This article originally appeared on VICE US
With the exception of rent, I spend most of my money on consumables. Lunches I bought because I'm too lazy to make myself a sandwich in the morning, after-work beers, the too-frequent packs of cigarettes. I don't think my case is unusual, just unfortunate. After all, I wish I had more cash to spend on things like, say, going on vacation or investing. Instead, I throw tasty or mind-altering things down my gullet to anesthetize myself to the banality of daily life. "Man Brings Lunch from Home to Cut Down on Small Joys" reads the headline of an Onion article that speaks to me, a person who knows that a Tuesday doesn't feel as shitty when you're stuffing a $15 Sweetgreen salad into your head.
When I was in college and broke as a joke, I thought that financial solvency equated to being able to buy a burrito whenever the mood struck me. I still don't think that's bad logic; not having to worry about food makes the animal part of my brain feel very comfortable. But if I've learned one thing from writing about personal finance for the past few months, it's that the animal part of your brain is a selfish idiot who wants you to gorge yourself on $12 hamburgers and take cabs everywhere instead of paying off your loans.
The traditional alternative to buying overpriced food, as any college student knows, is to eat ramen you cook on a hot plate sitting on the floor for every meal until you get physically ill and have to ask your parents for money. But surely there's a middle ground between death by sodium and bankruptcy via indulgence. What I wanted was a diet that would be cheap without taking years off my life.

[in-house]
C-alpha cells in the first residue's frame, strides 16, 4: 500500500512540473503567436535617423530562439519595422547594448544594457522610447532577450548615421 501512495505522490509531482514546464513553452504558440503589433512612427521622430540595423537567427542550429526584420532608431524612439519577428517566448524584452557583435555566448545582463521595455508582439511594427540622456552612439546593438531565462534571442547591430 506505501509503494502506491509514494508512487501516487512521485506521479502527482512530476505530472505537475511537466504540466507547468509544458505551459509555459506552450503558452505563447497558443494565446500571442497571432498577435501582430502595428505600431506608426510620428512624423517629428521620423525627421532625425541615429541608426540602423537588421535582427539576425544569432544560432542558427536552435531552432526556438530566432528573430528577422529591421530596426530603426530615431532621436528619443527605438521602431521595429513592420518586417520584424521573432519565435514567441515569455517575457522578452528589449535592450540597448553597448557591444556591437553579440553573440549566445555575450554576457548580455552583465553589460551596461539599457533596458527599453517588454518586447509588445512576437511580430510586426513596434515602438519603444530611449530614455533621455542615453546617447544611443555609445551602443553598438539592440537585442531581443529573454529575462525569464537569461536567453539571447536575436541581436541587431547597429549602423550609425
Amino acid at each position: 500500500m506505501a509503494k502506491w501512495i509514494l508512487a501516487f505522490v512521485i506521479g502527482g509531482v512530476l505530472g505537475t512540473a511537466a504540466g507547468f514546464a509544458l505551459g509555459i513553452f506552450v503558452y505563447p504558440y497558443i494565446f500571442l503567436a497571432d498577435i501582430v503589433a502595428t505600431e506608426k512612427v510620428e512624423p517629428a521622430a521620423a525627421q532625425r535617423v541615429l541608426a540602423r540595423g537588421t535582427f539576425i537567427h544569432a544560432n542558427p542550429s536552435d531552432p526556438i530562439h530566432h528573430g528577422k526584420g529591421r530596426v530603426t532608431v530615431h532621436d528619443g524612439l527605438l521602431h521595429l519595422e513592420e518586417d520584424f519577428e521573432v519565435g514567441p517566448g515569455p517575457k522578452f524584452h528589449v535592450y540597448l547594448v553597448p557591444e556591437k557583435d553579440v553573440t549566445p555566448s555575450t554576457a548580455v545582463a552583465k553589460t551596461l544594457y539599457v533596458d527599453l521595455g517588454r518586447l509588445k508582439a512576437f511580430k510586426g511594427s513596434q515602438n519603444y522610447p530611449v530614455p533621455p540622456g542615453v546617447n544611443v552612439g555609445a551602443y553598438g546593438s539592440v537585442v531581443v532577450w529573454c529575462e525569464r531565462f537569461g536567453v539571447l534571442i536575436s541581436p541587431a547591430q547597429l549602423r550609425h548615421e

So in an effort to curb my spending on food while not suffering the fate of a so-sad-it's-funny Onion article subject, I decided to conduct a short experiment: How cheaply could I eat while still getting all the nutrients I needed? I tested two methods out. The first involved some futuristic meal replacement, and the second involved some old-fashioned gruel.
The first thing I did to help suss out the one perfect food was to consult a nutritionist named Laura Cipullo, who told me my plan was ill-advised. She said that there's really no way to get everything you need from just eating the same food over and over.
What she told me ran in direct opposition to the mission of trendy meal-replacement products like Soylent, which promises all the nutrition of actual food without all that annoying "picking what you want to eat and then chewing it" stuff that today's busy tech workers have so little time for.
"I think if you're in a crisis situation, like our troops abroad, these could be a good option for a short period of time," Cipullo told me. "But where are the antioxidants that you would get through fruits and vegetables and all these other cancer-fighting properties?"
I wasn't worried about cancer, though. I was only planning on doing this for a short period of time, and I doubt that anything I could ingest would taste worse than Easy Mac, with which I have a storied history. But getting a subscription to Soylent would mean all my meals would be liquid, and I wasn't ready for that lifestyle. (One of my colleagues over at Motherboard took the plunge a while ago, if you're curious how it turned out.) Instead I ordered ten MealSquares for $30.
MealSquares, for the blissfully uninitiated, are "nutritionally complete" 400-calorie meals that come in the form of a block that is like a scone but much, much denser and also incredibly dry, like something you could build a house out of. Some people at the VICE office eat them like normal food but I have no idea how. I tried, but my body rejected the MealSquares. My jaw would not chew. I took to chasing the MealSquare bits with coffee like they were pills, and the animal part of my brain said, What are you doing? What have we become?